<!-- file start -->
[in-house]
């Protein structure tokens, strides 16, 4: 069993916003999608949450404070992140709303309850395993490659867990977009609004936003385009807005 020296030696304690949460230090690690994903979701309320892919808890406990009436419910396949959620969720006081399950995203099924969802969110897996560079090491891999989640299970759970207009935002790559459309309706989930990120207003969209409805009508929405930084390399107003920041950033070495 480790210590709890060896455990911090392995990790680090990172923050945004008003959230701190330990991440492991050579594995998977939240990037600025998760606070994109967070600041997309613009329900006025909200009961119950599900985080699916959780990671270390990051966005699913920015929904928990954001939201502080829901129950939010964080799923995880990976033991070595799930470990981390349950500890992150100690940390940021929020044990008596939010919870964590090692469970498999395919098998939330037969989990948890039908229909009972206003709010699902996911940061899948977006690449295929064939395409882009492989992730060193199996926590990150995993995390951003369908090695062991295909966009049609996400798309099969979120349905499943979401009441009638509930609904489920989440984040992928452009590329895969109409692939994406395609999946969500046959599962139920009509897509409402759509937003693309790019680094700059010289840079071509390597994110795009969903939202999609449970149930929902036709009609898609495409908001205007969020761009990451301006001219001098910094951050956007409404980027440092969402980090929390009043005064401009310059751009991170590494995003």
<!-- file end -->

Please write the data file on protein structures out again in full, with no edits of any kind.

[in-house]
């Protein structure tokens, strides 16, 4: 069993916003999608949450404070992140709303309850395993490659867990977009609004936003385009807005 020296030696304690949460230090690690994903979701309320892919808890406990009436419910396949959620969720006081399950995203099924969802969110897996560079090491891999989640299970759970207009935002790559459309309706989930990120207003969209409805009508929405930084390399107003920041950033070495 480790210590709890060896455990911090392995990790680090990172923050945004008003959230701190330990991440492991050579594995998977939240990037600025998760606070994109967070600041997309613009329900006025909200009961119950599900985080699916959780990671270390990051966005699913920015929904928990954001939201502080829901129950939010964080799923995880990976033991070595799930470990981390349950500890992150100690940390940021929020044990008596939010919870964590090692469970498999395919098998939330037969989990948890039908229909009972206003709010699902996911940061899948977006690449295929064939395409882009492989992730060193199996926590990150995993995390951003369908090695062991295909966009049609996400798309099969979120349905499943979401009441009638509930609904489920989440984040992928452009590329895969109409692939994406395609999946969500046959599962139920009509897509409402759509937003693309790019680094700059010289840079071509390597994110795009969903939202999609449970149930929902036709009609898609495409908001205007969020761009990451301006001219001098910094951050956007409404980027440092969402980090929390009043005064401009310059751009991170590494995003």